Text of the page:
San Jose Search Warrant Attorney
Bay Area Criminal Defense Lawyer Protecting Clients Against Illegal Search and Seizure
Supporting evidence is the backbone of any criminal prosecution. Such evidence may be in the form of physical traces linking an individual to particular location or scene. In many cases, simply possessing certain items or substances may represent the bulk of the criminal offense. These cases often include weapons offenses, drug crimes, and others in which law enforcement officials may have seized firearms or illicit substances and materials.
Attorney Nick Cvietkovich has handled thousands of cases in his career, many of which were dismissed based on improper search and seizure procedures or overturning of a search warrant.
Santa Clara County Defense Lawyer for Challenging the Validity of a Search Warrant
The Fourth Amendment to the U.S. Constitution is meant to protect individuals from unlawful and unreasonable search and seizure of their personal property. It also requires that any warrant permitting such actions be judicially sanctioned and justified by “probable cause.” Probable cause refers to the reasonable belief that criminal activity is in progress or has taken place. This presents several possible scenarios in which evidence may have been seized or obtained inappropriately under law.
Searches Without a Warrant
Law enforcement officials must obtain a valid warrant to conduct a search of an individual’s property, with certain exceptions. Under California law, a search may be conducted without a warrant when, among others:
- Voluntary permission granted by the property owner/resident;
- A lawful arrest or temporary detention of a suspect has occurred and the officer is determining the presence of criminal evidence or an item presenting a danger to police, such as a weapon or explosive;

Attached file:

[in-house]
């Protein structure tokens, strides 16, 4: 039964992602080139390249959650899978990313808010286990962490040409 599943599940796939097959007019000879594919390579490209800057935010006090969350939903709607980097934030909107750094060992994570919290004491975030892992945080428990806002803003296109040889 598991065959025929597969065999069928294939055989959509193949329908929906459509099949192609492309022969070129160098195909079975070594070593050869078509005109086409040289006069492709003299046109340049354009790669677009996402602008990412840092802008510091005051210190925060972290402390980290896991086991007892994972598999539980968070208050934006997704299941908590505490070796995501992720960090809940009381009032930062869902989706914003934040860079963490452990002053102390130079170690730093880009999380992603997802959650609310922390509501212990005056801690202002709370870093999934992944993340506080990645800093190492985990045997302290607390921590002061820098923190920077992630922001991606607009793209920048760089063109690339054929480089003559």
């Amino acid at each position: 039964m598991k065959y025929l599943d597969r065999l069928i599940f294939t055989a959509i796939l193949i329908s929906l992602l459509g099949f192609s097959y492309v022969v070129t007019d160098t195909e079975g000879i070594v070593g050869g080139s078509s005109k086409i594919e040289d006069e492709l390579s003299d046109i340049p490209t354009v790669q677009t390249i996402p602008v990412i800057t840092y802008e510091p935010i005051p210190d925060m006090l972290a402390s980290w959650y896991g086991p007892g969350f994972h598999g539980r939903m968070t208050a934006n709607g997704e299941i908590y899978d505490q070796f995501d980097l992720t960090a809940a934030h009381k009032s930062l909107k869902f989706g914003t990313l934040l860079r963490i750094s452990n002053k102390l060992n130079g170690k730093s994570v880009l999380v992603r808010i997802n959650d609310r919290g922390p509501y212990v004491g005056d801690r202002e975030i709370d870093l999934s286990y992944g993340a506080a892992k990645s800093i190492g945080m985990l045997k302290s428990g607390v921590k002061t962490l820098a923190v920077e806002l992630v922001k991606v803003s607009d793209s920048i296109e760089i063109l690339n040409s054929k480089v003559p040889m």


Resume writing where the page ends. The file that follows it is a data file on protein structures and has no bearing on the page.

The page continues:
- The property is a vehicle, and probably cause exists regarding criminal activity or evidence;
- Incriminating items are in plain view during an otherwise lawful search;
- There is no reasonable expectation of privacy; or
- Emergency conditions exist creating the need to prevent serious injury or damage, or to find a suspect.
Challenging Probable Cause
Even if evidence has been seized during a search conducted under the authority of an issued search warrant, the issuance of the warrant itself may be challenged. A warrant is generally issued based on information provided to the judge by law enforcement in an affidavit. Thus, the information contained in such an affidavit may be critical to your case.
There have been many cases in which the submitting law enforcement official knew or should have known information that was intentionally omitted from the search warrant affidavit. This may be done to influence the judge into issuing the warrant by leaving out information that would have benefited the defendant.
In other cases, the affidavit contains so little information regarding probable cause that they cannot withstand careful examination. Judges, however, are sometimes inclined to simply “rubber-stamp” the warrant, rather than taking the necessary time to analyze the facts of the case.
Protecting the Rights of Clients in Cases Involving Search Warrants
At the Law Offices of Thomas Nicholas Cvietkovich, we respect the legal process and the rights that every defendant is afforded under the Constitution, as well as under federal and state laws. We are prepared to thoroughly investigate your case to ensure that proper procedures were followed regarding the collection of any and all evidence. With our experience, we know how to work within the legal system to protect your rights, and if they have been violated, to get evidence removed or your case dismissed.